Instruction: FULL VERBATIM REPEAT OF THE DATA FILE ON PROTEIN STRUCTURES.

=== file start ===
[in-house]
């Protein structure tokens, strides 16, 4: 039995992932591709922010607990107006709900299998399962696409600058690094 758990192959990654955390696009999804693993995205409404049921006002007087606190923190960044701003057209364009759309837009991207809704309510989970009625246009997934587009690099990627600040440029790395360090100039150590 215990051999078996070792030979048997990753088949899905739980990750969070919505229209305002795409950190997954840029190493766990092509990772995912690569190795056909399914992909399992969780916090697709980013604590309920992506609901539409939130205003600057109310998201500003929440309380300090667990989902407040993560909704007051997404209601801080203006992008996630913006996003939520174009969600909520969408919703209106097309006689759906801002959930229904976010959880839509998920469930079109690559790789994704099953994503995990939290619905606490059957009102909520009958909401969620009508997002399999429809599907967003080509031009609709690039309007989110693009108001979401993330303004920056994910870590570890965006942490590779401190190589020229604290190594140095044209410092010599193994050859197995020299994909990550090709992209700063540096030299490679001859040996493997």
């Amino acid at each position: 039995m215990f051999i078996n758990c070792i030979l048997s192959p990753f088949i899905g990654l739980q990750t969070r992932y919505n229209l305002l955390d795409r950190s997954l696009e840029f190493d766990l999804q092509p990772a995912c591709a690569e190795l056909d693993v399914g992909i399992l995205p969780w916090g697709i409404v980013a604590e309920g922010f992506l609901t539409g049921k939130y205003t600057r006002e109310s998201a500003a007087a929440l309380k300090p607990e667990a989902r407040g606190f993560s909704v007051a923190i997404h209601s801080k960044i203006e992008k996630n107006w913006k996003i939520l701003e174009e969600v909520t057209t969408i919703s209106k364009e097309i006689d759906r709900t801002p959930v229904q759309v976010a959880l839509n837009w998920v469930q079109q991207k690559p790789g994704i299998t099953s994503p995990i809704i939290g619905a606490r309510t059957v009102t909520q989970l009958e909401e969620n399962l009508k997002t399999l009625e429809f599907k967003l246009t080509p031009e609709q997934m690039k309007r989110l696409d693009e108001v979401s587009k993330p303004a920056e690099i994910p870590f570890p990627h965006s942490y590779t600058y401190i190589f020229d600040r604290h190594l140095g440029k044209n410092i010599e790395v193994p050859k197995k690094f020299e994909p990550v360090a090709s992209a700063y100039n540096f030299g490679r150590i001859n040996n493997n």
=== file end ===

[in-house]
């Protein structure tokens, strides 16, 4: 039995992932591709922010607990107006709900299998399962696409600058690094 758990192959990654955390696009999804693993995205409404049921006002007087606190923190960044701003057209364009759309837009991207809704309510989970009625246009997934587009690099990627600040440029790395360090100039150590 215990051999078996070792030979048997990753088949899905739980990750969070919505229209305002795409950190997954840029190493766990092509990772995912690569190795056909399914992909399992969780916090697709980013604590309920992506609901539409939130205003600057109310998201500003929440309380300090667990989902407040993560909704007051997404209601801080203006992008996630913006996003939520174009969600909520969408919703209106097309006689759906801002959930229904976010959880839509998920469930079109690559790789994704099953994503995990939290619905606490059957009102909520009958909401969620009508997002399999429809599907967003080509031009609709690039309007989110693009108001979401993330303004920056994910870590570890965006942490590779401190190589020229604290190594140095044209410092010599193994050859197995020299994909990550090709992209700063540096030299490679001859040996493997």
């Amino acid at each position: 039995m215990f051999i078996n758990c070792i030979l048997s192959p990753f088949i899905g990654l739980q990750t969070r992932y919505n229209l305002l955390d795409r950190s997954l696009e840029f190493d766990l999804q092509p990772a995912c591709a690569e190795l056909d693993v399914g992909i399992l995205p969780w916090g697709i409404v980013a604590e309920g922010f992506l609901t539409g049921k939130y205003t600057r006002e109310s998201a500003a007087a929440l309380k300090p607990e667990a989902r407040g606190f993560s909704v007051a923190i997404h209601s801080k960044i203006e992008k996630n107006w913006k996003i939520l701003e174009e969600v909520t057209t969408i919703s209106k364009e097309i006689d759906r709900t801002p959930v229904q759309v976010a959880l839509n837009w998920v469930q079109q991207k690559p790789g994704i299998t099953s994503p995990i809704i939290g619905a606490r309510t059957v009102t909520q989970l009958e909401e969620n399962l009508k997002t399999l009625e429809f599907k967003l246009t080509p031009e609709q997934m690039k309007r989110l696409d693009e108001v979401s587009k993330p303004a920056e690099i994910p870590f570890p990627h965006s942490y590779t600058y401190i190589f020229d600040r604290h190594l140095g440029k044209n410092i010599e790395v193994p050859k197995k690094f020299e994909p990550v360090a090709s992209a700063y100039n540096f030299g490679r150590i001859n040996n493997n």